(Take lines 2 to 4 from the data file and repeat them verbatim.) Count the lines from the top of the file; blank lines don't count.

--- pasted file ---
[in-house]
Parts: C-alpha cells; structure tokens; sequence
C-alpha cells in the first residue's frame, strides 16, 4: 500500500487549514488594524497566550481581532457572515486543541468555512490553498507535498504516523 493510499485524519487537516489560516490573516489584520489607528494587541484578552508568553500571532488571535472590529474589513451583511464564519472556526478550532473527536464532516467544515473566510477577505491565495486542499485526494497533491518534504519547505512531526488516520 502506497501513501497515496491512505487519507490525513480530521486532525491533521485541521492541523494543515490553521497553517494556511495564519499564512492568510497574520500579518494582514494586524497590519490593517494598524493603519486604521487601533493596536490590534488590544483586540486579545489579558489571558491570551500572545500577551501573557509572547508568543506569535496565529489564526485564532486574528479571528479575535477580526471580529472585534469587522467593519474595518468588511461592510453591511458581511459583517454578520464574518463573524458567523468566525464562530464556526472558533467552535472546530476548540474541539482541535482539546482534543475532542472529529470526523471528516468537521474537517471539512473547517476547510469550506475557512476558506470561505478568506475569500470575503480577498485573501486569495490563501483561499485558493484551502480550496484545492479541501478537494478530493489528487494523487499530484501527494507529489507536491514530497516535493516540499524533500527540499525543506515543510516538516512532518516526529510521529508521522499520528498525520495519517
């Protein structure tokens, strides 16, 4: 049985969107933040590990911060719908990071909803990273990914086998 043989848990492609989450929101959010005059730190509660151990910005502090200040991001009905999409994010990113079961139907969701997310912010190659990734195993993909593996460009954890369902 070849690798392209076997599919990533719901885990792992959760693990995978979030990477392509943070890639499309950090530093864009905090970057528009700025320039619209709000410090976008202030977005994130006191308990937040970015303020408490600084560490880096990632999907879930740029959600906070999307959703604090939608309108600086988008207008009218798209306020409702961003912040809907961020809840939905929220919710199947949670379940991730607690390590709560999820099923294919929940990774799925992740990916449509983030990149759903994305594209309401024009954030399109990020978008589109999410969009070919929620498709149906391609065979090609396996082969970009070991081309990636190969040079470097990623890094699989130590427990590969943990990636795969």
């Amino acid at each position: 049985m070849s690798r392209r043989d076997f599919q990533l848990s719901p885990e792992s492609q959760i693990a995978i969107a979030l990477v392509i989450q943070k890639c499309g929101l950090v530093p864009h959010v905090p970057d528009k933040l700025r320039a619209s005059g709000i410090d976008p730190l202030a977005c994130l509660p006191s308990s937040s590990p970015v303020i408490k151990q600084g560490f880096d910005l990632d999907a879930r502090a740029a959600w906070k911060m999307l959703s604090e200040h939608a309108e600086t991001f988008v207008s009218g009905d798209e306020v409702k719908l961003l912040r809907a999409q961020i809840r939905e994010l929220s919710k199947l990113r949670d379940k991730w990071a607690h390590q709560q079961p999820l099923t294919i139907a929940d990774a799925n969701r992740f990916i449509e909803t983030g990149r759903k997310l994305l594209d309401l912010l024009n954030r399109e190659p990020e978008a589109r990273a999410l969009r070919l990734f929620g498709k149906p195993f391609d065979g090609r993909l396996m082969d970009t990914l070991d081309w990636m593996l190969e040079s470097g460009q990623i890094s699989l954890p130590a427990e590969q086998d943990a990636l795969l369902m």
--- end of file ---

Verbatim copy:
Parts: C-alpha cells; structure tokens; sequence
C-alpha cells in the first residue's frame, strides 16, 4: 500500500487549514488594524497566550481581532457572515486543541468555512490553498507535498504516523 493510499485524519487537516489560516490573516489584520489607528494587541484578552508568553500571532488571535472590529474589513451583511464564519472556526478550532473527536464532516467544515473566510477577505491565495486542499485526494497533491518534504519547505512531526488516520 502506497501513501497515496491512505487519507490525513480530521486532525491533521485541521492541523494543515490553521497553517494556511495564519499564512492568510497574520500579518494582514494586524497590519490593517494598524493603519486604521487601533493596536490590534488590544483586540486579545489579558489571558491570551500572545500577551501573557509572547508568543506569535496565529489564526485564532486574528479571528479575535477580526471580529472585534469587522467593519474595518468588511461592510453591511458581511459583517454578520464574518463573524458567523468566525464562530464556526472558533467552535472546530476548540474541539482541535482539546482534543475532542472529529470526523471528516468537521474537517471539512473547517476547510469550506475557512476558506470561505478568506475569500470575503480577498485573501486569495490563501483561499485558493484551502480550496484545492479541501478537494478530493489528487494523487499530484501527494507529489507536491514530497516535493516540499524533500527540499525543506515543510516538516512532518516526529510521529508521522499520528498525520495519517
């Protein structure tokens, strides 16, 4: 049985969107933040590990911060719908990071909803990273990914086998 043989848990492609989450929101959010005059730190509660151990910005502090200040991001009905999409994010990113079961139907969701997310912010190659990734195993993909593996460009954890369902 070849690798392209076997599919990533719901885990792992959760693990995978979030990477392509943070890639499309950090530093864009905090970057528009700025320039619209709000410090976008202030977005994130006191308990937040970015303020408490600084560490880096990632999907879930740029959600906070999307959703604090939608309108600086988008207008009218798209306020409702961003912040809907961020809840939905929220919710199947949670379940991730607690390590709560999820099923294919929940990774799925992740990916449509983030990149759903994305594209309401024009954030399109990020978008589109999410969009070919929620498709149906391609065979090609396996082969970009070991081309990636190969040079470097990623890094699989130590427990590969943990990636795969």